Also on Saturday, sleeve sponsor Hyundai became the latest company to suspend its deal with the club.
Abramovich had his British assets - including Chelsea - frozen on Thursday as part of the government's response to Russia's invasion of Ukraine.
The move put the Russian's prospective sale of the club on hold.
The Premier League said Abramovich's disqualification would "not impact on the club's ability to train and play".
Removing an owner from a board would usually trigger the sale of the shares, a process that Abramovich had instigated on 2 March after the threat of sanctions was raised in Parliament.
He had instructed American investment firm Raine Group to seek £3bn for the club, but finance experts believe that price could drop given the current uncertainty around Chelsea.
Raine Group temporarily halted the sale process on Thursday while answers were sought from the government about the implications of the sanctions.
The government is open to considering an addition to the special licence it granted the club that would allow a sale to go ahead.
A condition for that to happen, however, would be that Abramovich - one of Russia's richest people and believed to be close to the country's president, Vladimir Putin - receives none of the proceeds.
The special licence granted by the government will allow fixtures to be fulfilled, staff to be paid and existing ticket-holders to attend matches.
Chelsea, however, cannot receive money for match tickets which have not already been sold, future gate receipts for FA Cup games or money from merchandise sold via the club shop.
The European champions will also be unable to buy or sell players, or offer new contracts, while the sanctions are in place on Abramovich and he still owns the club.
An amendment to the licence has been granted by the government, allowing Chelsea to spend up to £900,000 on costs for home games, up from the £500,000 set on Thursday.
The allowable away costs of travel, however, remain at £20,000 per game.
The licence update also allows the club to receive prize money from existing competitions including Premier League payments and Champions League money for getting through each round.
A statement from the Digital, Culture, Media and Sport (DCMS) confirming the changes to the licence also welcomed the league's move to disqualify Abramovich as a club director.
"The government has made clear that we need to hold to account those who have enabled the Putin regime," the DCMS statement said.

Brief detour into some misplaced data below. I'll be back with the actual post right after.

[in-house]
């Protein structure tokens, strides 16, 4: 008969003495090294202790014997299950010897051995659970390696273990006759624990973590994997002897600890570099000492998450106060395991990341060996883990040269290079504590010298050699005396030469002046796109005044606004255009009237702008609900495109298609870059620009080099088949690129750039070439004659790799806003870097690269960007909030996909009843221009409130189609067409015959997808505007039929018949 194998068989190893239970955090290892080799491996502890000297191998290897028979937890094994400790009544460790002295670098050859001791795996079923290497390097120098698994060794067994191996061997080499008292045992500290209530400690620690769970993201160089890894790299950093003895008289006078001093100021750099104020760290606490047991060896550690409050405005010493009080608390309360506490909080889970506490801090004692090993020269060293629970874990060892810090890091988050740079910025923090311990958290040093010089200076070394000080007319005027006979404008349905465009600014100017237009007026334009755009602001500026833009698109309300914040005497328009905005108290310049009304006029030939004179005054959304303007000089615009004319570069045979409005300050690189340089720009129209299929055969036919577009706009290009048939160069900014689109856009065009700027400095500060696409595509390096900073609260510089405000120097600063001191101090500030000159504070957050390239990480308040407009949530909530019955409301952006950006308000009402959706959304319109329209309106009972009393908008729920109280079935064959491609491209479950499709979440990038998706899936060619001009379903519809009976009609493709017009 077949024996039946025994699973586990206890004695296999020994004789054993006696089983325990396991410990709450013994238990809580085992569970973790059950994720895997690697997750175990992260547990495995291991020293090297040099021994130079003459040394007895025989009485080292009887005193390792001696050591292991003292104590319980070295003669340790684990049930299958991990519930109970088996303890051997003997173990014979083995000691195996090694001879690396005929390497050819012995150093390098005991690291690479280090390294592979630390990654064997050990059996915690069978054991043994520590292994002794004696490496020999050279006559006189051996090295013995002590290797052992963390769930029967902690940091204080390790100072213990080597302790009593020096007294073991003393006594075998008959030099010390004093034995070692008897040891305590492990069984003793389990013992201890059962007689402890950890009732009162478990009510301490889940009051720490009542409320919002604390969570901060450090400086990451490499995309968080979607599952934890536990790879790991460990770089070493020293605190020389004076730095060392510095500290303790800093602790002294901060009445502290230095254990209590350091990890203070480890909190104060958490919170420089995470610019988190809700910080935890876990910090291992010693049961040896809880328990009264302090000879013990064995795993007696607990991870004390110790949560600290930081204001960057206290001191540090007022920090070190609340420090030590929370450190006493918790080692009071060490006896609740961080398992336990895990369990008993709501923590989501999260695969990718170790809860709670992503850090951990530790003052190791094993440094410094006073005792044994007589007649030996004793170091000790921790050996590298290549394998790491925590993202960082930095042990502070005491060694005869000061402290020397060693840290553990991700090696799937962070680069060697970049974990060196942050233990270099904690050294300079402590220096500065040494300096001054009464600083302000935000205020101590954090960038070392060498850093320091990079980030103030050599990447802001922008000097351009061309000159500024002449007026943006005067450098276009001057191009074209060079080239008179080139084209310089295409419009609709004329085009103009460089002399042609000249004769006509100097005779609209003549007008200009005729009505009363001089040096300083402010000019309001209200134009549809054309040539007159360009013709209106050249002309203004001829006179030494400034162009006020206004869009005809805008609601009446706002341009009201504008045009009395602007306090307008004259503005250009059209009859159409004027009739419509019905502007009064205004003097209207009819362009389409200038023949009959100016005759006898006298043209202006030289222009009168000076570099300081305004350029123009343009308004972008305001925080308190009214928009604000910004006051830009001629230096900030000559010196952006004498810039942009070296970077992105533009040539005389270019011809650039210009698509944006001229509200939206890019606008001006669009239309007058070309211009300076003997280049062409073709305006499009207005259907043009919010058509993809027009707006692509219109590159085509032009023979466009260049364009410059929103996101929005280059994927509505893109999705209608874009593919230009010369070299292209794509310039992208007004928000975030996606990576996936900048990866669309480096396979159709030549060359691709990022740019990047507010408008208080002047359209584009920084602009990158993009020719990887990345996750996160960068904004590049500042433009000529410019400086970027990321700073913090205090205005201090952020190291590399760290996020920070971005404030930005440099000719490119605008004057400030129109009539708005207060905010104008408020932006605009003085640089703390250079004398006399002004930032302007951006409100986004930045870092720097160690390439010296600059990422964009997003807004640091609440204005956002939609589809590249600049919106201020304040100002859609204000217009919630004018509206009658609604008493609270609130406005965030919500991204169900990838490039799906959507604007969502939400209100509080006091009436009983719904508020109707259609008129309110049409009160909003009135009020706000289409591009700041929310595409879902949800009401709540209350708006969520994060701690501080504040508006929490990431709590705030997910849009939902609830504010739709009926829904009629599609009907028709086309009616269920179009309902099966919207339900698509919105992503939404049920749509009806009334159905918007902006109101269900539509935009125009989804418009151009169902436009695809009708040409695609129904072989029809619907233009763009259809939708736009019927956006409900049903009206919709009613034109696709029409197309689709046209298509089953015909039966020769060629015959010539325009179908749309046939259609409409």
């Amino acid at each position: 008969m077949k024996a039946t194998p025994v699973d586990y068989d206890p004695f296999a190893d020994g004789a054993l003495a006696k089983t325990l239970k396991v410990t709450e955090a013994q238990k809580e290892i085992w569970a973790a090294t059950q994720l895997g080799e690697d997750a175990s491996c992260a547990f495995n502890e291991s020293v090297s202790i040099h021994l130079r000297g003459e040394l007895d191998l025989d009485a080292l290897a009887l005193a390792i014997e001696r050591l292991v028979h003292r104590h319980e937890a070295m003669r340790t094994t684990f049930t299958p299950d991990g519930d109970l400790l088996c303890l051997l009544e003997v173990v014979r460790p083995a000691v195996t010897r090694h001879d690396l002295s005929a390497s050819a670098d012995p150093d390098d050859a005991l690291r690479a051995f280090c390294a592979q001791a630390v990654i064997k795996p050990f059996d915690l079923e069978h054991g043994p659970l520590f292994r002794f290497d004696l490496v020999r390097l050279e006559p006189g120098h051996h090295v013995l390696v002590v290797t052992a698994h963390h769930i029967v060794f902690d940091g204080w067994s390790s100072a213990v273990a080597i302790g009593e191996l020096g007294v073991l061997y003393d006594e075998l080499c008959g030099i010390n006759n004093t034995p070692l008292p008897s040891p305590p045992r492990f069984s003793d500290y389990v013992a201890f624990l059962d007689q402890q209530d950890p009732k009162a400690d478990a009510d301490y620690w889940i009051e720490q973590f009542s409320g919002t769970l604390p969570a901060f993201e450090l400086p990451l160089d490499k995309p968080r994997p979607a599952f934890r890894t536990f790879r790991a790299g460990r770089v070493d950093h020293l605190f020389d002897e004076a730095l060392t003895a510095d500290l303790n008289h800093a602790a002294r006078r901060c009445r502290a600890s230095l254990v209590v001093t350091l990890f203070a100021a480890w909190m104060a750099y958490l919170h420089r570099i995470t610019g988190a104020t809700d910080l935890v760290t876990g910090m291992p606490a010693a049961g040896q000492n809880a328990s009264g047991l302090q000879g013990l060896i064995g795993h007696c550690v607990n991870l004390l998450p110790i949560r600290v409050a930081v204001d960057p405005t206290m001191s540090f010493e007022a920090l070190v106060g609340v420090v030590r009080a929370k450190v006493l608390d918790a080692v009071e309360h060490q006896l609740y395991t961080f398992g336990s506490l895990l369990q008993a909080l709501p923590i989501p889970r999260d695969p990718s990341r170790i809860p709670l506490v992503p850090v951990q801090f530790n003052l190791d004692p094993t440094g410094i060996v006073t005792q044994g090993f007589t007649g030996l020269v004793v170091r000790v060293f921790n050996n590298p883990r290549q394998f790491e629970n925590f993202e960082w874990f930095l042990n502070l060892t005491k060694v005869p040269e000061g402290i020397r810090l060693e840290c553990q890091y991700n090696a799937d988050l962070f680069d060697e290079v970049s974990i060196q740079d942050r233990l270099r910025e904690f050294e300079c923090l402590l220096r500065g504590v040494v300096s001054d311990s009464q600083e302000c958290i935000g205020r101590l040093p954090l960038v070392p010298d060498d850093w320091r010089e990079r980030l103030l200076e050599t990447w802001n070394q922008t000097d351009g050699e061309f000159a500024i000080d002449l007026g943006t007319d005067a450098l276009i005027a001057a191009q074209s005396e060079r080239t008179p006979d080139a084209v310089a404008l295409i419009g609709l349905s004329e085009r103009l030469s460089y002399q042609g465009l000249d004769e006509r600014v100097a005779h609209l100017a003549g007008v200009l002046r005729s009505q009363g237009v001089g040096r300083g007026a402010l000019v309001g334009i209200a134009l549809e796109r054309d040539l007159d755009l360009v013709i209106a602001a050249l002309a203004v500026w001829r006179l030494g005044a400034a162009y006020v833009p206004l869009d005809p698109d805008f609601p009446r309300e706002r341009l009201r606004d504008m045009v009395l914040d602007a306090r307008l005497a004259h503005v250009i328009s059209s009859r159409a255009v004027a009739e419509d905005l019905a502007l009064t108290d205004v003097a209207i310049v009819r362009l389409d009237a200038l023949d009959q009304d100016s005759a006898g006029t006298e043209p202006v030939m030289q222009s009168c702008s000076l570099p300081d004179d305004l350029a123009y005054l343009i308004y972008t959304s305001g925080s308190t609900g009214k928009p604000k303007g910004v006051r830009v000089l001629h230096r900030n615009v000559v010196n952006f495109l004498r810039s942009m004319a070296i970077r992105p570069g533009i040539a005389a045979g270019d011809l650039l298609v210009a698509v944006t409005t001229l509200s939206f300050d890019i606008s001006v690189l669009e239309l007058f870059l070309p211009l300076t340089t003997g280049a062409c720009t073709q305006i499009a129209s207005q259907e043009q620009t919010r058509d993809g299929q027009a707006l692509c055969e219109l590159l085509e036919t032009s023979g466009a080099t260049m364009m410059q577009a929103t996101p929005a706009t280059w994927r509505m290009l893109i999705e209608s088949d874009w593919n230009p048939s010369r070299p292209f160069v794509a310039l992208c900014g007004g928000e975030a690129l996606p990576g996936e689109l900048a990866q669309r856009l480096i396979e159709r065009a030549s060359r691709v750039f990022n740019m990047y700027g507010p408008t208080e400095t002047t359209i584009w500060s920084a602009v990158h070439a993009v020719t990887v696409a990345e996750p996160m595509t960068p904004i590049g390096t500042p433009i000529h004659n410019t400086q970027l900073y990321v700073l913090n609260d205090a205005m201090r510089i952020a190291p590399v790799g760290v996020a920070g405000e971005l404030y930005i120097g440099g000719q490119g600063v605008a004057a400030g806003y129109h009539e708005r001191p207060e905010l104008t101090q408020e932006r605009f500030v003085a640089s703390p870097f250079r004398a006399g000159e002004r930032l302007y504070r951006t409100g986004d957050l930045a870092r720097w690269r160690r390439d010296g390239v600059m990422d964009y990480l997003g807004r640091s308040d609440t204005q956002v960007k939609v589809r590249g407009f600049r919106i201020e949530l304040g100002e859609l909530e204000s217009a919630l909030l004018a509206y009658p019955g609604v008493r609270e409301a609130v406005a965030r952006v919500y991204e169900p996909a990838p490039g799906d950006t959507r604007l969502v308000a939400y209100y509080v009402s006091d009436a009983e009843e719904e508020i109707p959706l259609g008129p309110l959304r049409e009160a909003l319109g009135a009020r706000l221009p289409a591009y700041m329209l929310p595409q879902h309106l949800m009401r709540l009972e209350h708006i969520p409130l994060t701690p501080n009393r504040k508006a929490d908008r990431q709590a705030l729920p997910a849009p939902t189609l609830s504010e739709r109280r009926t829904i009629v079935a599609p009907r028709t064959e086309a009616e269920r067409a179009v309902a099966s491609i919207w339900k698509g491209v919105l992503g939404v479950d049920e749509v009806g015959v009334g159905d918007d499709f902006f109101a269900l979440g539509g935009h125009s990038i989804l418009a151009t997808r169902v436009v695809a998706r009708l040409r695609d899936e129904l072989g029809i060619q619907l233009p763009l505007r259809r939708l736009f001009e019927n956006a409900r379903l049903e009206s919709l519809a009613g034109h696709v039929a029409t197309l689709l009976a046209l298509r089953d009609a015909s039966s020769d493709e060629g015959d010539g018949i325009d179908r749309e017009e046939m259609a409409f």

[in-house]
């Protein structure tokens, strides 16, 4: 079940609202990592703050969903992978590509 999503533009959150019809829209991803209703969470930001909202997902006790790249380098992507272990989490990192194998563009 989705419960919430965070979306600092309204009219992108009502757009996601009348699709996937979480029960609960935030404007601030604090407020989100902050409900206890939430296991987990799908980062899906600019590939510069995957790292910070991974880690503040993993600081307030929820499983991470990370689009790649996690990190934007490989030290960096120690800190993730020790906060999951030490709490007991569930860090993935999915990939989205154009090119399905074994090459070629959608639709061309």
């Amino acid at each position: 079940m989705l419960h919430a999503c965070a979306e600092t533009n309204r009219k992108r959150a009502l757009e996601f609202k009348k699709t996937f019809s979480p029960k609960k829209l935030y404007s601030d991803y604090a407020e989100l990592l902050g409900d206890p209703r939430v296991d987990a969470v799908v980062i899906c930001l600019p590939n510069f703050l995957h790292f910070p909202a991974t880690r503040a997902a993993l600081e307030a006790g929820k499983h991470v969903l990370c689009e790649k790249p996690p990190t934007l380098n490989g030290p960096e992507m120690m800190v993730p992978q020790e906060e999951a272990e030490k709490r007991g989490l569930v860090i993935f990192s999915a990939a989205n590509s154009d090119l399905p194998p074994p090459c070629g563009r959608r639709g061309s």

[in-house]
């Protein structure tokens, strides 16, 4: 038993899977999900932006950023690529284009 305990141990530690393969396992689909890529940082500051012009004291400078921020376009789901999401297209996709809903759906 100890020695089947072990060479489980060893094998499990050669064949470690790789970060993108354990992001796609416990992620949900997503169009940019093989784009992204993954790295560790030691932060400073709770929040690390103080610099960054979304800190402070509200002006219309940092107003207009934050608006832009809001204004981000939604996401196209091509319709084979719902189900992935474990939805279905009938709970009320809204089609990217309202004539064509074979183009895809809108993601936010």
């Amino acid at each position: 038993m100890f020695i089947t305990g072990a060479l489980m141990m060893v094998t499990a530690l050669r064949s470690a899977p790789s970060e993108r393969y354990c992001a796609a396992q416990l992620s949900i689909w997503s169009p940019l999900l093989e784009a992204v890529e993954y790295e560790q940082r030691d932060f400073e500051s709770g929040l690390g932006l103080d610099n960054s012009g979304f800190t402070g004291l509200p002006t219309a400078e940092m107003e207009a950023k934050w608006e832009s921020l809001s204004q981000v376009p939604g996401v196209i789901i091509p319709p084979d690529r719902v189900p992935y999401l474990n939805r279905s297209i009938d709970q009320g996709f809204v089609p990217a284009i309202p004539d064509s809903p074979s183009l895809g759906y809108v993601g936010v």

South Korean car manufacturer Hyundai is the second sponsor to suspend its deal, after Chelsea's main shirt sponsor Three suspended its £40m-a-year deal on Thursday.
Hyundai signed a multi-year partnership with the Blues in 2018
Like Three, Hyundai has asked for its logo to be removed from the team's shirts "as soon as feasibly possible".
"Hyundai has become one of the strongest partners in football over the years and the company supports the sport to be a force for good," the company said.
"Through our partnership with Chelsea, we are proud supporters of the players, the fans and grassroots football. However, in the current circumstances, we have taken the decision to suspend our marketing and communication activities with the club until further notice."
Simon Stone, BBC Sport football reporter
The unravelling of Roman Abramovich's time as Chelsea owner is happening at rapid pace.
It is only 28 days since Abramovich celebrated on the pitch with manager Thomas Tuchel as Chelsea became world club champions.
Now, the club is up for sale and Abramovich is becoming a non-person within the Premier League.
He wasn't involved in the sale of the club even before this latest development but it does underline the need for a deal to be done pretty quickly.
The name of the man who changed Chelsea's fortunes may still be revered by some of the club's supporters but it is clear his association with Vladimir Putin is creating serious issues at Stamford Bridge.
A sale cannot come soon enough.